Sikhs have been inhabitants of Afghanistan for centuries. They have been a prosperous community and have displayed adequate acumen in business ventures. Their numbers today reflect a steep slide; the phenomenon having started mostly after the Taliban takeover of the country. However, a small Sikh community has continued to stay put in what they consider as their homeland, even today. A well-orchestrated attack on the lone surviving Gurdwara in Kabul may rock the courageous stance displayed so far.
Amidst the cacophony of the COVID-19 crises and PM Modi’s 8 PM announcement of a 21-day lockdown, TV screens ran scrollers informing viewers of a terrorist attack on a Sikh Gurdwara in Afghanistan’s capital, Kabul. Initial reports were garbled and provided contradictory information. The ISIS- Khorasan, through its Amaq News Agency, put out a statement claiming that its suicide attacker with the nom de guerre Abu Khalid al-Hindi had carried out the attack reportedly killing over 30 worshippers and wounding 50 more. The Afghan Security Forces spokesperson claimed that they had stormed the Gurdwara, rescued over 80 hostages and killed three terrorists. US-led international forces later assisted in the evacuation of casualties and in setting up perimeter controls.
The claim by ISIS-K needs to be taken with a pinch of salt since the real perpetrators could be wholly unconnected to ISIS. Years ago, it was well known that the ISIS did have a small cadre of loyalists inside Kashmir. They have tried to exploit the unrest in Kashmir against India in the past. However, apart from macho photo ops holding ISIS flags and weapons, these so-called Kashmiri ISIS had never been involved in serious acts of violence against security forces in Kashmir. Thus a name with links to India, Kashmir struggle, repression of Kashmiri Muslims fits inconveniently to suit wider power plays by Pakistan and its intelligence agencies.
Following the attack, the official Taliban Spokesperson, ZabihullahMujahid had tweeted that the Taliban had nothing to do with the attack. The official Afghan government in Kabul had blamed Pakistan and its ISI for having got the Taliban to press ahead with the attack through its new ally – the Haqqani network. Government sources in Kabul claimed that the Haqqanis were keen to target the Indian Embassy in Kabul, but finding it heavily guarded, chose the Gurdwara complex instead. This Gurdwara in the KarteParwan area of Kabul is the lone surviving one of the eight Gurdwaras that existed in Kabul before civil war broke out in 1992.
At the Doha signing ceremony on 29 February 2020 between the US and the Taliban (insisted on being referred to as the Islamic Emirate of Afghanistan (IEA) with the US insisting on a weak codicil to the agreement, that it does not officially recognise the IEA fooled no one!), the Pakistan Foreign Minister Shah Mahmood Qureshi had whispered darkly to the Secretary of State, Mike Pompeo that the US ought to be wary of “spoilers” who could torpedo the whole game plan. Though he did not spell out who such “spoilers” could be, it is assessed that he may have been referring to either of these three or all of them together: ISIS-K (mostly Pashtun Sunni Muslims who returned from Syria after ISIS defeat there), remnants of al- Qaeda and the Tehreek- e- Taliban, Pakistan.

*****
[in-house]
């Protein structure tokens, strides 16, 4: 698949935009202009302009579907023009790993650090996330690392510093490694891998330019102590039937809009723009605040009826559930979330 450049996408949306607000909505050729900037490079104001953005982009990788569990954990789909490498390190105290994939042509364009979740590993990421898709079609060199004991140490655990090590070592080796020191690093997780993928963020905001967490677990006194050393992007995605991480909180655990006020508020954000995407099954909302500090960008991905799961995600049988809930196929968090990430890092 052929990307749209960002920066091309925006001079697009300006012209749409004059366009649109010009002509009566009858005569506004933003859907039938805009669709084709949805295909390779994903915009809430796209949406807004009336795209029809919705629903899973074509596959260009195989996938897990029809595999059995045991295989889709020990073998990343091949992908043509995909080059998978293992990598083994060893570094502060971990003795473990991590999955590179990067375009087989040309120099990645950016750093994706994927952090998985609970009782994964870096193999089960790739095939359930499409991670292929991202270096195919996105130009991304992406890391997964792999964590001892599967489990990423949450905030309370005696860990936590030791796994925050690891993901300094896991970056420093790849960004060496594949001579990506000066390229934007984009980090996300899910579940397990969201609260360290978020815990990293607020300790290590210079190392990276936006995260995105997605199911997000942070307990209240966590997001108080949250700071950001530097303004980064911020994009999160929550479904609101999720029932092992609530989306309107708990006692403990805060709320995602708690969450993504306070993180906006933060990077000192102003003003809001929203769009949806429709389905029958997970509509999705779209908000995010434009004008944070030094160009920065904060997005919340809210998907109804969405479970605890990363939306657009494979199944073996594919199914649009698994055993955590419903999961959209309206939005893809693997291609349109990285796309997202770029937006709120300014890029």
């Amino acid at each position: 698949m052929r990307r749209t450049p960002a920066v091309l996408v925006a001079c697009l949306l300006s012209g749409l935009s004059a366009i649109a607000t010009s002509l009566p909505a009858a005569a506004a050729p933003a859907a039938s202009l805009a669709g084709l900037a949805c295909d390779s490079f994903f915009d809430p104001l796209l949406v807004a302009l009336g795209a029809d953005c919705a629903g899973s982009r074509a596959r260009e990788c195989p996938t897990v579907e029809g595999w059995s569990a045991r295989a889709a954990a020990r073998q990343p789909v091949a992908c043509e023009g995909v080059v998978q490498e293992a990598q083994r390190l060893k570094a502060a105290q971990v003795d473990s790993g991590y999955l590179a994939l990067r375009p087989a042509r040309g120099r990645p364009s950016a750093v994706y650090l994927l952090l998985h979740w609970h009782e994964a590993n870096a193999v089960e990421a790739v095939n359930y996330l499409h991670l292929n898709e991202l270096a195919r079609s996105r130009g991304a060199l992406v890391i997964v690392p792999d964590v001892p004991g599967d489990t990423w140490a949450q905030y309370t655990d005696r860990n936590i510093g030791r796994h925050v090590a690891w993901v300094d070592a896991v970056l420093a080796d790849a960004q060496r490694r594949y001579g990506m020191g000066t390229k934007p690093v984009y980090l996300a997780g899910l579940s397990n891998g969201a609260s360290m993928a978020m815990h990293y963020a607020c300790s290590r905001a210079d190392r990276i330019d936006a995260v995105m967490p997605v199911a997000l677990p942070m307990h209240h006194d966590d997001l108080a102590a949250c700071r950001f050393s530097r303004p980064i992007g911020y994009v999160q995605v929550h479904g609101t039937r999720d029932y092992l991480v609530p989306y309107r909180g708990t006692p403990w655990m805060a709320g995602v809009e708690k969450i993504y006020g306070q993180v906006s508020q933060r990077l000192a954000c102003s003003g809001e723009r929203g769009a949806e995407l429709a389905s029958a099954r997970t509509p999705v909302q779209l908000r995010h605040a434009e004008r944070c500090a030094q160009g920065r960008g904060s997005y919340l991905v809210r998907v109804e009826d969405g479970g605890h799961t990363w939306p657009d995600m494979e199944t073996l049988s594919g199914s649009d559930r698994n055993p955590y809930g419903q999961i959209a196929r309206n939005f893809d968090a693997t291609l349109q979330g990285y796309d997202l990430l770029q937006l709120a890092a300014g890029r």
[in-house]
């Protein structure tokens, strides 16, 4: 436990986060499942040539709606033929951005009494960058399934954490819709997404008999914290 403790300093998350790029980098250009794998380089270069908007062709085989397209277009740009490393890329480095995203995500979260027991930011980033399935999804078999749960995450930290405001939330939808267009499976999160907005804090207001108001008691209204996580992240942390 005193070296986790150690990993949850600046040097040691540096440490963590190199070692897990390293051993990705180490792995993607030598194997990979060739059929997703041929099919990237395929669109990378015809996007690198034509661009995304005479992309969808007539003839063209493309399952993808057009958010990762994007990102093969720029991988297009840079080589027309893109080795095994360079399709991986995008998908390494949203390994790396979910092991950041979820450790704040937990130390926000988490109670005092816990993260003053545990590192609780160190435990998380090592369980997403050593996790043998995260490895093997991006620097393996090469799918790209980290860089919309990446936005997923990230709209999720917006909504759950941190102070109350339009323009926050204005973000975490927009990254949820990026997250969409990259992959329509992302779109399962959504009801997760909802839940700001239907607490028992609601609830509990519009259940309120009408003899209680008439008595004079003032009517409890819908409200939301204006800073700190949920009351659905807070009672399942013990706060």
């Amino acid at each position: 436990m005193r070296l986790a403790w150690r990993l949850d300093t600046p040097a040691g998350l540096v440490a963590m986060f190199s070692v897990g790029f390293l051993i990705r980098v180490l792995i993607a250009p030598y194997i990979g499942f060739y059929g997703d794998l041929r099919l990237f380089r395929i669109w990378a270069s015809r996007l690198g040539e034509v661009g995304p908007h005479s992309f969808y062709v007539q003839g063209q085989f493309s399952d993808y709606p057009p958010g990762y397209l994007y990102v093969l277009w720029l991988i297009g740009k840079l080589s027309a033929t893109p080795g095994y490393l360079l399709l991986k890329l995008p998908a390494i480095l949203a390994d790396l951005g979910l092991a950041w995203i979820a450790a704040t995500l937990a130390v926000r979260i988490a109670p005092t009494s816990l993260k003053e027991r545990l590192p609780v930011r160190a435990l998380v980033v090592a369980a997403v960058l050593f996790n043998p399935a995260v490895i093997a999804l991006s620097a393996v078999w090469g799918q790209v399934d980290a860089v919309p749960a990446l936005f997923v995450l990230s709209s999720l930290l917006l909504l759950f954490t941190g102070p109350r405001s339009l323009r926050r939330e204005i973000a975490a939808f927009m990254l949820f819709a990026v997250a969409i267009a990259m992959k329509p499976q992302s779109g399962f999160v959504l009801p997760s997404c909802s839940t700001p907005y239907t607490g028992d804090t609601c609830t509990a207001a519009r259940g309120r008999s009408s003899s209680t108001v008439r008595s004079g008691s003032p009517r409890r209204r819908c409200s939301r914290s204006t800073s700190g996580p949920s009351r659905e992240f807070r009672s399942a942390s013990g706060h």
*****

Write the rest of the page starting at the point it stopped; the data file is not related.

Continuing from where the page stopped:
These militant groups, though small, have tasted blood and their leaders want a share of the post-US withdrawal pie, too. There are also many in the various factions, tribes, warlords etc., who form the current ruling elite in Kabul and profit immensely from the chaos of the war- drug running, protection rackets, military contractors and so on. Any or all these players could have easily found someone for the right price to throw a spanner into the peace process by engineering a major security incident against a weak soft target with plausible deniability built into the operation from the start. The poor, marginalised Afghan Sikh community happened to fit the bill and paid the price in blood.
The Sikh community sprang up in Afghanistan having been brought in by the British during their colonial rule over Hindustan. Over the centuries these Sikhs prospered as traders, bought properties, monopolised the currency trade business along with the Hindus. At its peak, there were over 80,000 Sikhs in Kabul. Their numbers plummeted once the civil war began in 1992. Today their numbers are a pale shadow of those pre-civil war days. There are today about 1200 families comprising around 8,000 people. These are scattered in small groups in Kabul, Jalalabad, Ghazni and Khandahar. They speak Dari, Pushto, Hindi and Punjabi- their mother tongue. They faced a lot of persecution during Taliban rule that included wearing yellow patches on their dress, yellow flags on their shrines and houses. One of their most vexing problems is the availability of cremation grounds. Muslims abhor the burning of dead bodies, believing in burials instead. Cremation grounds controlled by Sikhs and Hindus over hundreds of years have been taken over by local Muslims. So much so, dead bodies are being sent to Pakistan for cremation.
In the weeks ahead more details would emerge. The Kabul attack on Sikhs mirrors the 1 July 2020 attack on a Sikh delegation by DAESH at Jalalabad. In that incident too, the terrorists had targeted a group of 10 Sikh community leaders going for a meeting with the then Afghan President. The small population of Sikhs have always been at the receiving end of collateral damage in the Afghan wars.
By Col BR Nair (Retd)
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